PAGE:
HISTORY OF EMMETT SCOTT HIGH SCHOOL
Prior to 1888 there was no public education in the city. The first school district charter was issued in 1887, seventeen years after the city itself received a charter. Prior to that time, education was carried on by more-or-less private schools supported by patrons and tuition of pupils. The school that was opened in 1888, with Professor Banks as superintendent, is said to have been the first public school in South Carolina.
When Mr. John Coleman Cork became the third superintendent of the Rock Hill public schools (1898 -1911), there was no graded school for Negro children. The education of these children was conducted by four parochial schools which were: Friendship (Baptist) taught by Reverend M. P. Hall and Reverend M. A. Murray; Clinton Institute (Methodist) taught by Reverend J. C. Crockett and Corps; Hermon Presbyterian taught by Reverend C.M. Young and his wife, and St. Paul’s Episcopal taught by Professor Parker. These schools, except for Clinton and Friendship, were conducted in the church buildings on the denominations mentioned. They were under the general supervision of the Board of Trustees of the Rock Hill School District.
During the 1913-1914 session, during the administration of Superintendent Gunter, a petition was presented to the school board by a group of Negro citizens composed of Z. V. Kennedy, Tim Broomfield, Coles Carter, Lee Cauthen and Tom Archie, asking for establishment of a central graded school for Negro children. The petition stated that more Negro children would attend school if free tuition were available. The board considered the tuition but took no action at that time. In August 1915, another group of Negro citizen asked the board to give them a free public school. Free tuition for Negro children through the fifth grade, was approved in 1916 though no action was taken on the school.
It was not until March, 1919 that it was ordered by the board that arrangements be made to hold an election for the issuing of $75,000 worth of bonds for the purpose of paying indebtedness incurred in making additions to the buildings already in use, and to provide sites and buildings for another grammar school for white children, in the western part of the city and a combined gramma and high school for the Negro children in the southern part of the city. This election was held on April 24, 1919 and was carried with 48 votes for and 3 votes against. The contract for the construction of what was to be Emmett Scott High School was awarded to Mr. Padgett in 1920. Professor Frank Neal, a native of Rock Hill, was elected first principal. After the school was occupied the question of a name arose.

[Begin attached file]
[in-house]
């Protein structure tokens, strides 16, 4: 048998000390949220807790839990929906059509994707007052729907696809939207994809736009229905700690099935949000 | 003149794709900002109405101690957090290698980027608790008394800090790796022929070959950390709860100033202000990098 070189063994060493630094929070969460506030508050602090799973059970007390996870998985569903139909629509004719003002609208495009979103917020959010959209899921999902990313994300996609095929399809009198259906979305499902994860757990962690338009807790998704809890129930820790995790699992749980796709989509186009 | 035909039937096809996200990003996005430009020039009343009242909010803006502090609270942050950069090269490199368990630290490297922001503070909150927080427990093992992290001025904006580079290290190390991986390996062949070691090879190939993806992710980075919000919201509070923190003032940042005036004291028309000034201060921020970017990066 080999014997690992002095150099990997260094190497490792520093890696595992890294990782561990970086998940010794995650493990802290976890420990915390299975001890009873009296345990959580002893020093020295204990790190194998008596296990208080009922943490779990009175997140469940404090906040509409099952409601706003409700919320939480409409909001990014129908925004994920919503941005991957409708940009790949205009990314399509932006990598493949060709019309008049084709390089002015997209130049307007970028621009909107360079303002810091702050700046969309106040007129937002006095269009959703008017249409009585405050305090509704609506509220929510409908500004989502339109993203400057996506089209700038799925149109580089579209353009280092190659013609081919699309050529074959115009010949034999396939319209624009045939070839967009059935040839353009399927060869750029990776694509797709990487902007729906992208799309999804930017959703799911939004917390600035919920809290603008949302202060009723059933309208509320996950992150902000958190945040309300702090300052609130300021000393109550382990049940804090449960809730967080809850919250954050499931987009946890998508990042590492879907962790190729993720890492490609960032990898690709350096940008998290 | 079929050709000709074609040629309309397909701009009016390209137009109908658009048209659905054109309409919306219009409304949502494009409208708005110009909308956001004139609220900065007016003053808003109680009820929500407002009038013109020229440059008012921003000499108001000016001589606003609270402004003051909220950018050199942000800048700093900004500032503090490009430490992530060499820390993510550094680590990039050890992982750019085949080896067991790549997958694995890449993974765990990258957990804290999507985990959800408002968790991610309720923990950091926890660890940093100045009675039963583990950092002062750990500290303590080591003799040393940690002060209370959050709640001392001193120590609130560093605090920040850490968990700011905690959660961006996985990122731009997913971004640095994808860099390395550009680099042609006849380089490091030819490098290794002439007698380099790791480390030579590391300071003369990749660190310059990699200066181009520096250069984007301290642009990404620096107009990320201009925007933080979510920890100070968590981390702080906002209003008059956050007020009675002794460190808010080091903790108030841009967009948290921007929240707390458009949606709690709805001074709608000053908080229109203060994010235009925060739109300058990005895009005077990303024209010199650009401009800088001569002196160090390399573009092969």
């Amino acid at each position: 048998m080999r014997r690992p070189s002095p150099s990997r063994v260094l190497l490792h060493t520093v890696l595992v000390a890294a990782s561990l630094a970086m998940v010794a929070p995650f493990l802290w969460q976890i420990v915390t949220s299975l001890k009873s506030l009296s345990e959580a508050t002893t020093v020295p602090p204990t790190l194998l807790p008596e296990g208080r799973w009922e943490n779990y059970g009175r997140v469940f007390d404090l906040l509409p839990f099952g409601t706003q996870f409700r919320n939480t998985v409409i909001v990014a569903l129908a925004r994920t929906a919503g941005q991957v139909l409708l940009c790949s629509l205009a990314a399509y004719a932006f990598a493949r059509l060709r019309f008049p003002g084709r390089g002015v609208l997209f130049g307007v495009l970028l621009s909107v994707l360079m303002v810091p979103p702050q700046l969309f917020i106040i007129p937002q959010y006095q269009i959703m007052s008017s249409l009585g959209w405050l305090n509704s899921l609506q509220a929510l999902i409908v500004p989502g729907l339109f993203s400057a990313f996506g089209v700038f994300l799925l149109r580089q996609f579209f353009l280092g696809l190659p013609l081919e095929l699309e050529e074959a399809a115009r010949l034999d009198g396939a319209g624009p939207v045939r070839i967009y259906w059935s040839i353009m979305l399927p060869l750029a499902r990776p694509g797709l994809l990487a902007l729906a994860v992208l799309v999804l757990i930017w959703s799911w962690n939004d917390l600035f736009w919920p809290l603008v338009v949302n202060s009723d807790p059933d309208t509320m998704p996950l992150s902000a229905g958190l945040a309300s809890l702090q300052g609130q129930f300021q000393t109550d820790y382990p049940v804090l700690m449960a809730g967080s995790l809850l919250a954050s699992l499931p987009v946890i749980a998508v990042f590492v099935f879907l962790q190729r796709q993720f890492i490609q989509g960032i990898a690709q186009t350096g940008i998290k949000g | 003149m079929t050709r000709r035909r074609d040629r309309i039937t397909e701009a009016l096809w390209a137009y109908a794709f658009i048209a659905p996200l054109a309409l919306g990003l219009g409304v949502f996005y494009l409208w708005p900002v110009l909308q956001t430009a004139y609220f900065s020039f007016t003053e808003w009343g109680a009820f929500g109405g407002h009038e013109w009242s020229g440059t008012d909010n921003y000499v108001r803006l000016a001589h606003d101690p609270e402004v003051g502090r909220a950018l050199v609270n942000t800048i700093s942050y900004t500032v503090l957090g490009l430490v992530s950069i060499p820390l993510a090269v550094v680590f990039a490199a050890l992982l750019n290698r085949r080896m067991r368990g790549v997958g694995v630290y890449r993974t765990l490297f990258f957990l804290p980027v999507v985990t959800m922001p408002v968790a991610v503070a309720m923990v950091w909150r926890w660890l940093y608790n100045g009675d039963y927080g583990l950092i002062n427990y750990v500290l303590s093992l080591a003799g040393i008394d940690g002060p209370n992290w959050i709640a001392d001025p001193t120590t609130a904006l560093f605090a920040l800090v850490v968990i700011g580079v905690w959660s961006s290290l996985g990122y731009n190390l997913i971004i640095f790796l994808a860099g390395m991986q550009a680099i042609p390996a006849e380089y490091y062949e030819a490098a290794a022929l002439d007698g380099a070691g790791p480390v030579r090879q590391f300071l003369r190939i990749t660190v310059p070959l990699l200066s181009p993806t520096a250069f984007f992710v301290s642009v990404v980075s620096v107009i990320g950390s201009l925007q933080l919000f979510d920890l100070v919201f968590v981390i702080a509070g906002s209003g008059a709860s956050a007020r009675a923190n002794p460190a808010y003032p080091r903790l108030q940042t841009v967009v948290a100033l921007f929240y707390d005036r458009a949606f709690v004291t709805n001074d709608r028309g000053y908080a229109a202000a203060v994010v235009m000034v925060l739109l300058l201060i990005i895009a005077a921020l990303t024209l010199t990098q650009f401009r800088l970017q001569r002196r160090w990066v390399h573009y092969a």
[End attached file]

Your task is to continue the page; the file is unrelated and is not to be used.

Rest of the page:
It was rather common practice at that time for schools, especially Negro schools, to raise money for supplies, teaching aids, etc. Someone hit upon the idea of a two-fold project to name the school while raising funds. Several groups of teachers and patrons chose the names of outstanding personalities of the day to sponsor in a contest for a name for the school.
Among the names used were: Booker T. Washington, George Washington Carver, Kelly Miller, and Emmett J. Scott, who had been secretary to Dr. B.T. Washington at Tuskegee and was a high-ranking government worker in Washington, D.C. Obviously, the Emmett Scott group, led by one of the teachers, Miss Daisy Picketts, won out and the school was named in his honor. Emmett Scott
was accredited by the State Department and could grant high school diplomas beginning with the class of 1934.
There were 11 members of the first class of 1923 and 195 in the class of 1966. There have been two superintendents at Emmett Scott High School since 1920: R.C. (1914 - 1938) and W.C. Sullivan (1938 - 1964). Six principals served Emmett Scott: Frank H. Neal (1920 -1924), L.B. Moore (1924 -1938, Ralph McGuirt (1938 - 1959), W.H. Witherspoon (1959 - 1967), George Lane (1967- 1968) and Samuel Foster (1968 - 1970).
Compiled by W.H. Witherspoon
Principal of Emmett Scott (1959 – 1967)